10 DIY tricks to improve your home recording studio
There’s a lot you can do with home audio recording to make it comparable to an expensive recording studio. From the perfectly placed couch to building your own mic stand, you can easily upgrade your home studio with a lot less than you think.
Before diving into the DIY hacks below, it’s worth learning a bit more about the field of acoustic treatment. Here you will find information on absorption, scattering, standing waves and mirror points. By understanding these concepts a bit, you’ll be able to pinpoint issues in your recording space and use the following DIY tips to help fix the problem. If you want to learn more about acoustic treatment ideas, head over to Soundfly.
If you’ve ever visited a recording studio, you might have noticed a couch in the engineer’s room. Besides making the control room cooler to hang out while everyone listens to the mix, it serves a useful purpose. It works to absorb some unwanted audio reflections in the room and where it does this best is at the back of the mixing room, behind where you sit at your mixer.
A shelf placed along the far wall behind the listening position will also help diffuse sound reflections. Try to organize your books, CDs and other pieces of equipment so that there are gaps several inches deep. This works especially on high frequency sounds, which is useful if you have a particularly ringy sounding room.
While making physical changes to your recording space with furniture you already own is a great way to save costs, you can do the same with digital assets too. Here are some genuine websites to download free VST plugins and instruments.
3. Electronic noise
Electrical cables can produce an audible hum which, although barely noticeable during a normal day, can be an annoying problem in your audio recordings. Before recording instruments, first record the sound of your empty room to see if there is anything in particular that is being picked up by the microphones. If not needed, unplug all electronics such as TVs in standby mode and unused charging cables. Needless to say, unplugging air conditioners and heat pumps is a good idea, and cooling fans on a computer are also worth watching.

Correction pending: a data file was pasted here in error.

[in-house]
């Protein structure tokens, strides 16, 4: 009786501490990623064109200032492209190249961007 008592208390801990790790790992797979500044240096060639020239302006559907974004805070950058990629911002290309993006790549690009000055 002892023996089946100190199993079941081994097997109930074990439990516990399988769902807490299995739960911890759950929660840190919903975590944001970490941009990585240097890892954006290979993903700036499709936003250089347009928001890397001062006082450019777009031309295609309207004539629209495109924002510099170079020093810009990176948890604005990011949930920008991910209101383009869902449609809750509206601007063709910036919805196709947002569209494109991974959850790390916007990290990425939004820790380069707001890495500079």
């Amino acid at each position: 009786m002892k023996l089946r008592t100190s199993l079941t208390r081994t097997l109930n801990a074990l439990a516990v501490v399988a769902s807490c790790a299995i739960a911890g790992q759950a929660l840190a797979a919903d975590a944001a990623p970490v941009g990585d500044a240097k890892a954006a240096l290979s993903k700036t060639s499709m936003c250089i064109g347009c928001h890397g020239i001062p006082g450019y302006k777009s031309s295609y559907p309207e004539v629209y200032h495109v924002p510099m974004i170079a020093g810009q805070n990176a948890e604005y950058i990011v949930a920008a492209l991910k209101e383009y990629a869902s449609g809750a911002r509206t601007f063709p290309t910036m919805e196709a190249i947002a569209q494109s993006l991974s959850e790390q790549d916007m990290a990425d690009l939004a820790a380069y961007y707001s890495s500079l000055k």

4. Build bass traps
Dealing with low frequencies in your home studio can be one of the toughest problems, and it’s generally accepted that you can’t go wrong with having too many bass traps. Or in other words, thick acoustic panels that prevent low frequencies from building up in the room. If you think you can tackle low frequencies by sticking foam to your walls, you’ll be disappointed: if you go that route, you’ll need really thick shims of foam to do a good job.
Fortunately, a combination of air and foam works just as well, so in other words, taking a 4 inch piece of foam and placing it 4 inches from the wall is just as effective as an 8 inch piece of foam. inches thick. Building bass traps isn’t particularly difficult, but commercial outfitters are expensive due to the time it takes to custom build and install them in your home.
To make them yourself, you have to build a wooden crate and line it with a dense foam material or rock wool, making sure to leave an air gap in the back. sound on sound The magazine has covered DIY bass traps/acoustic panels many times over the years, making it a great place to start.
5. Voice from the Closet
A quick solution to a noisy home recording environment is to jump into a cabinet or closet and record your voice there. Leave your coats hanging as this will help absorb echoes and reflections. If you are not convinced by this method, then listen to the amazing vocal material used in the sci-fi movie Dune (2021). Singer Loire Cotler captured the signature sound as she sat in a closet with her laptop balanced on a cardboard box.